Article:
EXTERNAL AFFAIRS - A - Government Relations Program
Budgetary
Vote 5
Program expenditures including
information and transportation costs	
TOTAL PROGRAM	
Program by Activity
Operating Capital
Provincial Issues       1,450.00 	
Civic and Local Issues  500.00 	
TOTAL ESTIMATES        1,950.00 	
Add — Services provided by other departments        7.000.00 	
TOTAL COST OF PROGRAM       8,950.00 	
Objective
To provide information and student input on political
and other government issues affecting the A.M.S. and
university community.
Program Description
Provincial      Issues     —     Contact     with     Provincial
Government    M.L.A.'s   and   community   groups   to
forward A.M.S. objectives in such areas as education
policy,   environmental   issues,   liquor   laws and other
issues as determined by Council.
Civic    and     Local     Issues    —    Contact    with    civic
governments    and    community    groups    to    forward
A.M.S.   objectives    in   such    areas   as   rapid   transit,
student   housing   and  other   issues as determined  by
Council.
Objects of Expenditure
186,000.00
66,066.66
(27,000.00)
(10,000.00)
( 5,000.00)
(23.000.00)
J65.ooo.66J
(   1,000.00)
Estimates
1972-73
1,950.00
l|956.66
Grants &
Contributions      Total
       1,450.00
   500.00
1,950.00
7,000.00
8,950.00
Estimates
1972-73
Operating
Transportation and communication	
Information   	
Rentals	
Utilities, materials and supplies   	
All other expenditures	
TOTAL    	
EXTERNAL AFFAIRS — A — Inter-Campus Communications Program
Budgetary
Vote 10
Program expenditures including
information and transportation costs	
TOTAL PROGRAM	
Program by Activity Grants &
Operating Capital    Contributions      Total
Communications          1,050.00 ==        1.050.00
TOTAL ESTI MATES         1,050.00 	
Objective
To promote communication with other campuses on
issues of mutual concern in the academic and student
government fields.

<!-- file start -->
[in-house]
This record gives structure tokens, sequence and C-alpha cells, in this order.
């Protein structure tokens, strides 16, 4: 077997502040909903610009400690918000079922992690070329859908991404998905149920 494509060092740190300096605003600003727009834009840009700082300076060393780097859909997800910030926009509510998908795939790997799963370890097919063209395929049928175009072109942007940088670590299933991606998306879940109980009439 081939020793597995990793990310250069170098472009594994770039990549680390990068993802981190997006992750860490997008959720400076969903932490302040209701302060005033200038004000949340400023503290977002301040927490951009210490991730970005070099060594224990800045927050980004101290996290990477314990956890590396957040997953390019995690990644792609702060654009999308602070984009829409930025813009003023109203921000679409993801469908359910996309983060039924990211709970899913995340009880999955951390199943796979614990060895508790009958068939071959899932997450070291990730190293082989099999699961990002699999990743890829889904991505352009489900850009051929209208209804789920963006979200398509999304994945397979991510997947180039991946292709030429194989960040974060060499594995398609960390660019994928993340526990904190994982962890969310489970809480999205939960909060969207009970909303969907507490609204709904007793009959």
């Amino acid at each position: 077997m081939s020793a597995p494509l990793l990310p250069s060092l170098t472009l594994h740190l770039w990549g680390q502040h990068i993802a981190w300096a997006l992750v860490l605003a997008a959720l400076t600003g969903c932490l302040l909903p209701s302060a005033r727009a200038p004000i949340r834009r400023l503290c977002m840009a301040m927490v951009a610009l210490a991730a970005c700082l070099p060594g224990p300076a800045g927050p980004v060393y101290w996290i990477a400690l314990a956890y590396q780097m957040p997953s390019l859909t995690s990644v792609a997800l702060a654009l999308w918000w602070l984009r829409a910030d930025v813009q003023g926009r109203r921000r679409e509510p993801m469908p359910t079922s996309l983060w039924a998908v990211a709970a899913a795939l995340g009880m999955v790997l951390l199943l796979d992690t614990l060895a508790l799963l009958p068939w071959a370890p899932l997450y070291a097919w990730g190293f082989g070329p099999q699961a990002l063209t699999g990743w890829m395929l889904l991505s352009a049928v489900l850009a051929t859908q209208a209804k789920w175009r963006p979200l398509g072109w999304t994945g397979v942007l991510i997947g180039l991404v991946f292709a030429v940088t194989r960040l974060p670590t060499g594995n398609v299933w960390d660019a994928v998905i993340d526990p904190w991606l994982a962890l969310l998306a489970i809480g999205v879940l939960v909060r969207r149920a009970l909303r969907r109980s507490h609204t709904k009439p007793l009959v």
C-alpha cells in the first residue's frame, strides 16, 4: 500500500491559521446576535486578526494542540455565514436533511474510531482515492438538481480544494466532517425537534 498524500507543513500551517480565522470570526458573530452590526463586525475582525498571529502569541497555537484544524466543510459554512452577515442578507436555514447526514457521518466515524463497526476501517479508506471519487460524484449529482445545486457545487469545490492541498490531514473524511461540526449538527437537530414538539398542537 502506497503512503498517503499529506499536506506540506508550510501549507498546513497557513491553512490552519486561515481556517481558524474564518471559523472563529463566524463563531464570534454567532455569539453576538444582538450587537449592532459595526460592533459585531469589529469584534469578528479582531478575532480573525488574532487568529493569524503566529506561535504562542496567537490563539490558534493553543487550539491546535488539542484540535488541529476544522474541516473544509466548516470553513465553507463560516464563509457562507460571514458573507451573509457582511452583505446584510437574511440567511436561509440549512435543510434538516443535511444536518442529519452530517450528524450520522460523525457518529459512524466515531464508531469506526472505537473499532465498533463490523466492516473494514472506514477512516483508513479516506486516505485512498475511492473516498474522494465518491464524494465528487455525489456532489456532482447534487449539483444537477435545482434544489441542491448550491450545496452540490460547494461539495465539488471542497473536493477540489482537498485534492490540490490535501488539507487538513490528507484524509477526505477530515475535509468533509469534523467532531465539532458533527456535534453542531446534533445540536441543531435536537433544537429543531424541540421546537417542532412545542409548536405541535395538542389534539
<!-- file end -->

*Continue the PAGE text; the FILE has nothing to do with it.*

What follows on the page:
Program Description
Communications —  provides administrative facilities
for communication with other student governments
and    participation   in   service   oriented   inter-campus
organizations.
Objects of Expenditure
Operating
Transportation and communications	
Information	
Rentals ".	
Utilities, materials and supplies   	
All other	
TOTAL   	
1,000.00
100.00
100.00
50.00
50.00
1,950.00
Estimates
1972-73
1,050.00
1,050.00
1,050.00
Estimates
1972-73
500.00
100.00
400.00
50.00
1,050.00 unpaid   advertisement
DETAILS OF BUDGET AS ASSIGNED TO EXECUTIVE (Cont.)
EXTERNAL AFFAIRS - Community Visitations Program
Budgetary
Vote 15
Program expenditures including
information and transportation costs	
TOTAL PROG RAM	
Program by Activity
Operating Capital
Community Visitations     500.00 	
TOTAL ESTI MATES  500.00 	
Objective
To   provide  information  on  the  university and the
A.M.S.    to    senior    secondary    students    in    British
Columbia.
Program Description
Community   Visitations —In   co-operation   with the
University of Victoria, Simon Fraser, B.C.I.T., V.C.C.
and V.V.I, to provide information through literature
and direct contact on post-secondary education.
Objects of Expenditure
Operating
Transportation and communications   	
Information	
Rentals	
Utilities, materials and supplies   	
TOTAL    	
EXTERNAL AFFAIRS - B - Local Initiatives Program
Budgetary Estimates
Vote 30 1972-73
Program expenditures, administrative
support and all costs related to Local
Initiatives Programs as approved and
funded by the Federal Government  1.00
Statutory  7.911.59
TOTAL PROGRAM  7,912.59
Program by Activity
Operating Capital
Trails Project          7.912.59 ——
TOTAL ESTIMATES         7,912.59 	
Less— Grant received from Federal Government ....     (7,911.59) 	
TOTAL COST OF PROGRAM  T~5 ~-
Objective
To   provide for the establishment,  development and
administration of Local Initiative Projects under the
A.M.S. in conjunction with the Federal Government.
Program Description
Trails Project — reconstruction of eroded trails and
laying of corduroy to  prevent future erosion on the